Break-ins at over 60 schools in Wolverhampton have plummeted by more than 70% following the use of DNA forensic marking kits to protect valuable ICT equipment from theft.
Wolverhampton City Council eServices team funded the use of SelectaDNA forensic marking kits to schools to which they supply ICT equipment including Merridale Primary School and Stow Heath Primary School.
The crime reduction scheme was launched a year ago (March 2016) and was backed by West Midlands Police following a spate of burglaries at school premises. The initiative involved marking electronic equipment including computers and iPads supplied to 61 local schools. It has reduced break-ins by an impressive 71%.
More than 20 schools were not supported with DNA kits and crime subsequently doubled in those schools over the same time period. This indicates that thieves left DNA-marked schools alone but targeted those that weren’t protected.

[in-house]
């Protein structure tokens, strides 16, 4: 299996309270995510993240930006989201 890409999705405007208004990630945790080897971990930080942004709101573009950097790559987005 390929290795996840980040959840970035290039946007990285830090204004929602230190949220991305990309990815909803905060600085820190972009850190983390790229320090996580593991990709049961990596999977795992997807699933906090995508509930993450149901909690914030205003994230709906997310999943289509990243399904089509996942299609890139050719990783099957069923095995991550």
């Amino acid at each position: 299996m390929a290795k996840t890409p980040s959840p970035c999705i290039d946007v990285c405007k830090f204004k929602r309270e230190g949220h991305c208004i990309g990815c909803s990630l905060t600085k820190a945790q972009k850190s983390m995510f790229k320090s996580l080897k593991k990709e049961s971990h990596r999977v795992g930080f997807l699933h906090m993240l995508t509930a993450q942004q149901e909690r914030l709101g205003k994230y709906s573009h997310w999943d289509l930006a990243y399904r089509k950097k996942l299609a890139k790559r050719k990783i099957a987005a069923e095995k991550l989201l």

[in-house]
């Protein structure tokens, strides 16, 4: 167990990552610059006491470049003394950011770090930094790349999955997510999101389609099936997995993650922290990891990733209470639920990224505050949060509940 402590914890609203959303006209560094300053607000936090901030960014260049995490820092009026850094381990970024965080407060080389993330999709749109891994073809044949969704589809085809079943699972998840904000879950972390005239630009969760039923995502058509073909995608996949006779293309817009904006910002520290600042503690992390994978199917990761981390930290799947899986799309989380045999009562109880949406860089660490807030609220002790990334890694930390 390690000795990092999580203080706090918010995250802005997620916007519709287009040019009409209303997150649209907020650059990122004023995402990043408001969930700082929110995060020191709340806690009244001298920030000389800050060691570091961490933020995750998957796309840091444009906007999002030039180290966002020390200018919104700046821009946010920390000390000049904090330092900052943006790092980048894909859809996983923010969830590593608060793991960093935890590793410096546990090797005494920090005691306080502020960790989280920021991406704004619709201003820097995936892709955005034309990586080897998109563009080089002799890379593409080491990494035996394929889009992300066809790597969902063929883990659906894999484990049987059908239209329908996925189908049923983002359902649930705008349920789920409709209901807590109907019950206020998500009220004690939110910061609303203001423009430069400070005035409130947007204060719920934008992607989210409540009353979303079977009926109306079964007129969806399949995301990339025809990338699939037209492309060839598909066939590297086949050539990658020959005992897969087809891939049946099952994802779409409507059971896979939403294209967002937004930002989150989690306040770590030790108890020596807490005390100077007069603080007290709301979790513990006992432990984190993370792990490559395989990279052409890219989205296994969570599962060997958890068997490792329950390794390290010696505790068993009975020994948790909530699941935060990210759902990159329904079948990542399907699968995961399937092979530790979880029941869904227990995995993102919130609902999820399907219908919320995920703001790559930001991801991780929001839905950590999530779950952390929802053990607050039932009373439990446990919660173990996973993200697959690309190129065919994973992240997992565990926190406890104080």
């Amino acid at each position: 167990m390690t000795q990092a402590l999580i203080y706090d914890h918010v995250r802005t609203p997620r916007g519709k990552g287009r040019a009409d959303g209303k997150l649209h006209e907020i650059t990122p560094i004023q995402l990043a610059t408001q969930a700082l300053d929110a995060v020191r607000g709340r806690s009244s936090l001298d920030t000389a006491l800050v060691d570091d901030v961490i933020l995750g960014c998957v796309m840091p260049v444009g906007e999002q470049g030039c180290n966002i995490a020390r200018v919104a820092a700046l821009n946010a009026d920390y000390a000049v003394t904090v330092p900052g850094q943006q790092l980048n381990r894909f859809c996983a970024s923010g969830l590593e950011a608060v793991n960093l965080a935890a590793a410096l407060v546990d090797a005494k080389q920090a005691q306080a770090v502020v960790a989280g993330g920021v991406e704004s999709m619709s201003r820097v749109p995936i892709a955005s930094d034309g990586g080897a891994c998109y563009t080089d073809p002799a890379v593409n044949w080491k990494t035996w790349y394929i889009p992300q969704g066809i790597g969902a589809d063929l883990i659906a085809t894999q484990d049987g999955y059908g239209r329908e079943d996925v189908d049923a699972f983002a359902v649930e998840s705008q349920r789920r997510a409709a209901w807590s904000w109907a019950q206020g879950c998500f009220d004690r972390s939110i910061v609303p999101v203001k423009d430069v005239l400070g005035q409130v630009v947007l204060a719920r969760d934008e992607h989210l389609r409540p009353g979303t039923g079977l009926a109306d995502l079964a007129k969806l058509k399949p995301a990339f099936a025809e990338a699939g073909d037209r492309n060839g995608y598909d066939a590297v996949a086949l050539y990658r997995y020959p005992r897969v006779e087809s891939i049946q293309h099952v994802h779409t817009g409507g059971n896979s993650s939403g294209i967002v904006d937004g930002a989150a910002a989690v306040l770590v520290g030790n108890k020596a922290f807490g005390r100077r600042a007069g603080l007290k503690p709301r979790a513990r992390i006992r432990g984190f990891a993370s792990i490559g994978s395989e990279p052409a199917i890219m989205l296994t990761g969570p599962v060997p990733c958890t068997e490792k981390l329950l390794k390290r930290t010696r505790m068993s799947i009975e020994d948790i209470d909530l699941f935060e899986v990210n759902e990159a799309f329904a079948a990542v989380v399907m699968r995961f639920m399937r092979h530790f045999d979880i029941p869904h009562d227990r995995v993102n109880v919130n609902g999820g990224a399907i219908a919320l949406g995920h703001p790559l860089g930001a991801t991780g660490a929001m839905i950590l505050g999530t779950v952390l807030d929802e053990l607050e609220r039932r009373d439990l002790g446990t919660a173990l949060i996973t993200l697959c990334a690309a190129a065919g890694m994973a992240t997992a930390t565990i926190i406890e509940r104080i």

SelectaDNA is a substance which can invisibly mark valuable items such as laptops, iPads and iPhones without affecting their value. It contains a unique code that when scanned relates to a corresponding record on a secure database.
Criminals know about forensic marking and fear its ability to forensically link them with the scene of a crime. Marking valuable assets and advertising this fact with deterrent warning signage sends out a clear message to any potential thieves or burglars operating in the area and deters them from targeting the premises.
There had been 14 school break-ins in Wolverhampton in the previous 12 months before the project started. PC Diane Shepherd, West Midlands Police, said: “Although the number of school break-ins was relatively low, the value of the thefts was high due to the amount of equipment stolen.”
She continued: “My colleague and I provided training to the eServices team on how best to mark the equipment at qualifying locations. This was carried out between March and August last year.”
“The deterrent aspect (of SelectaDNA) appears to have been a great success,” confirmed PC Shepherd.
For further information and images contact: Angela Singleton, Press Officer for Selectamark.
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